The sold-out crowd in New York heard four experts, each with strong policy and intellectual credentials, debate the motion “Obama’s Foreign Policy Spells America’s Decline.” Prior to the debate, 23% of the audience was in favor of the motion, 45 % were against it and 32% were undecided. When it was over, the side arguing against the motion carried the day with 34% of the audience supporting the motion, 58% rejecting it and a remaining 8% were undecided. The evening’s winning team, which debated against the motion included Bernard-Henri Lévy, the influential French philosopher and writer and Wesley Clark, retired General of the United States Army and a 2004 Candidate for President.
April 13, 2010
... but if I were, I would be sure to go to this debate, by the US branch of the Intelligence Squared debate organization, on the proposition that "The cyber war threat has been grossly exaggerated."
April 11, 2010
Intelligence Squared U.S., the Oxford-style debate series, an initiative of The Rosenkranz Foundation, announced today that it would travel to Washington, D.C. to host its first ever debate outside of New York City. On June 8, IQ2US will present a special live debate from Washington D.C.'s Newseum. With corporate underwriting support from Neustar, Inc., the debate will consider the motion, "The cyber war threat has been grossly exaggerated."
February 12, 2010
Eleven minutes after Israel announced its independence in 1948, President Harry Truman recognized the new state, and American support has been crucial to -Israel's survival and a cornerstone of U.S. foreign policy ever since.
February 10, 2010
What are we talking about when we're talking about America's special relationship with Israel? To listen to the panelists at Tuesday night's Intelligence Squared debate arguing for the proposition that “The U.S. should step back from its special relationship with Israel,” we're talking about the Israeli-Palestinian conflict.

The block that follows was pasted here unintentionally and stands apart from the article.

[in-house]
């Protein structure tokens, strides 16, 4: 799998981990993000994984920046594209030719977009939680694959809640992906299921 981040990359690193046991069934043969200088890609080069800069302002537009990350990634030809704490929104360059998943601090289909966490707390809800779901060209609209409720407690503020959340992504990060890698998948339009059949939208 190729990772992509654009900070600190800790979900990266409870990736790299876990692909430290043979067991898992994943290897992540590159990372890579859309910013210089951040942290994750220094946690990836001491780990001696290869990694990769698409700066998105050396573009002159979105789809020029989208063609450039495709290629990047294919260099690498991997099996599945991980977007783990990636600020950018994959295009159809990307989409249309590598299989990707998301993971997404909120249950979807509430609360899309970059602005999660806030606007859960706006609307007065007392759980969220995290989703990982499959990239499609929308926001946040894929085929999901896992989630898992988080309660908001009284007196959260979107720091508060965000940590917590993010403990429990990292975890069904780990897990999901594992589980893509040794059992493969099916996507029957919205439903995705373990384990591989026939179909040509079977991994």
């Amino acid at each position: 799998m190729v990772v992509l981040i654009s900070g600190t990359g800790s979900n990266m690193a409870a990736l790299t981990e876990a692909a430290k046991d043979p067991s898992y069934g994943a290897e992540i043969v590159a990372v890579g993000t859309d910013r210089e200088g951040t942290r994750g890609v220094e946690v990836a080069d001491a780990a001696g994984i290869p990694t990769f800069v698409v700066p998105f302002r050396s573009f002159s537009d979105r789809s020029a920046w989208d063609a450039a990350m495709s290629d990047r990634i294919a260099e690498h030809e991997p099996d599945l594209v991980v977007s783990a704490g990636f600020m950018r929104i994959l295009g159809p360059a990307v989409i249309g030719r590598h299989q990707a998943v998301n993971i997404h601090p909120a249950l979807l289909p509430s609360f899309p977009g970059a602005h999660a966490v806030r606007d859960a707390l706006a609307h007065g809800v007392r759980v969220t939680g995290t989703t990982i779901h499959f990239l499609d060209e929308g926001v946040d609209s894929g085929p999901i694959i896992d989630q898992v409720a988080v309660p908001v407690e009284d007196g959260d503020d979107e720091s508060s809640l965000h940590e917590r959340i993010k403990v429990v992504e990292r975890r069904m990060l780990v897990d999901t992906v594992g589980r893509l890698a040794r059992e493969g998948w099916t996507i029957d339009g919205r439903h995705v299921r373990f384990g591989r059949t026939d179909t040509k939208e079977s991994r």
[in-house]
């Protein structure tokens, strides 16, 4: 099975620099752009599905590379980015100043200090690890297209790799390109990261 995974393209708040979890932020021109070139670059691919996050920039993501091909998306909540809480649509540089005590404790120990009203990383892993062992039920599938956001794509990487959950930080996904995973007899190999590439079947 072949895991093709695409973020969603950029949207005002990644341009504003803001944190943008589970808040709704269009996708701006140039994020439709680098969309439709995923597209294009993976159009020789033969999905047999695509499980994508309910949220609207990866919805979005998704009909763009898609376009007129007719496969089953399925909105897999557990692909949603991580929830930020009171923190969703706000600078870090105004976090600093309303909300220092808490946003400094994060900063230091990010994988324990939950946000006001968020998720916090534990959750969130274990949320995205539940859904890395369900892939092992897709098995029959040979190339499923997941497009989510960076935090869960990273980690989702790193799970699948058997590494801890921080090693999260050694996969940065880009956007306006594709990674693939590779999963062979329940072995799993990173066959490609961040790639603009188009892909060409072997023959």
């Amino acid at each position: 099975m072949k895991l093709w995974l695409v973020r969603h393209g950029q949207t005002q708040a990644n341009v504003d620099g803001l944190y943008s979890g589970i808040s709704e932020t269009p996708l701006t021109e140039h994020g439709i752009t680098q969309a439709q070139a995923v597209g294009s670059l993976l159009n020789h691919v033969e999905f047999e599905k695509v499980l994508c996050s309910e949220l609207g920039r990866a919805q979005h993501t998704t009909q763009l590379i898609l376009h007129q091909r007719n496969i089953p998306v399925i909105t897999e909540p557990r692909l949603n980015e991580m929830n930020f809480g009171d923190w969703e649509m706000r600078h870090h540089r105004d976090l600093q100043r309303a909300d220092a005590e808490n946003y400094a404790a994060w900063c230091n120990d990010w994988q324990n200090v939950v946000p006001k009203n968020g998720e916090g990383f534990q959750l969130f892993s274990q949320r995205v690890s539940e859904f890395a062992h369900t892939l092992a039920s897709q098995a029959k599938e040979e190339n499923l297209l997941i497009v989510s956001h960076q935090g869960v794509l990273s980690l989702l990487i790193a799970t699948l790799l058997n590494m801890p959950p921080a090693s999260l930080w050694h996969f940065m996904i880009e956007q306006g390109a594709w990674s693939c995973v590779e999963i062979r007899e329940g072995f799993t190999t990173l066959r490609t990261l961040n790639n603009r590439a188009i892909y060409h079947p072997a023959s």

February 10, 2010
After the four person debate and a round of thoughtful questions from the audience, the final vote ended with one of the closest results in Intelligence Squared US’s history. The team arguing in favor of the motion won the night with 49% of the audience voting for them. 47% were against the motion and only 4% remained undecided.
February 10, 2010
Roger Cohen won over New Yorkers by claiming: “Jihadi terrorism aimed at the United States is not primarily motivated perhaps by the Palestinian issue, but it is a major factor.”
February 10, 2010
The Intelligence Squared debate series has a cool gimmick: at the beginning, audience members vote on the resolution via little keypads at each seat; at the end, they vote again; whichever side changed the most minds “wins.” As last night’s debate began, it was exciting to find that 25% of the crowd voted “undecided,” meaning that many minds were open to persuasion as the four panelists debated the resolution, “The U.S. should step back from its special relationship with Israel.”
December 08, 2009
Forty years ago, the United States government began a "war on drugs" whose cost so far is estimated at $1 trillion, and rising. In 2006, newly elected Mexican President Felipe Calderón began a crackdown on the drug-smuggling cartels—a "war on drugs" that really is a war, involving military troops and weapons and more than 10,000 dead so far. Americans buy drugs from the cartels and sell them guns, and Washington arguably provided the example for the Mexican government's hard-line tactics. So is America to blame for Mexico's drug war? That was the topic at last week's Intelligence Squared US debate at New York University.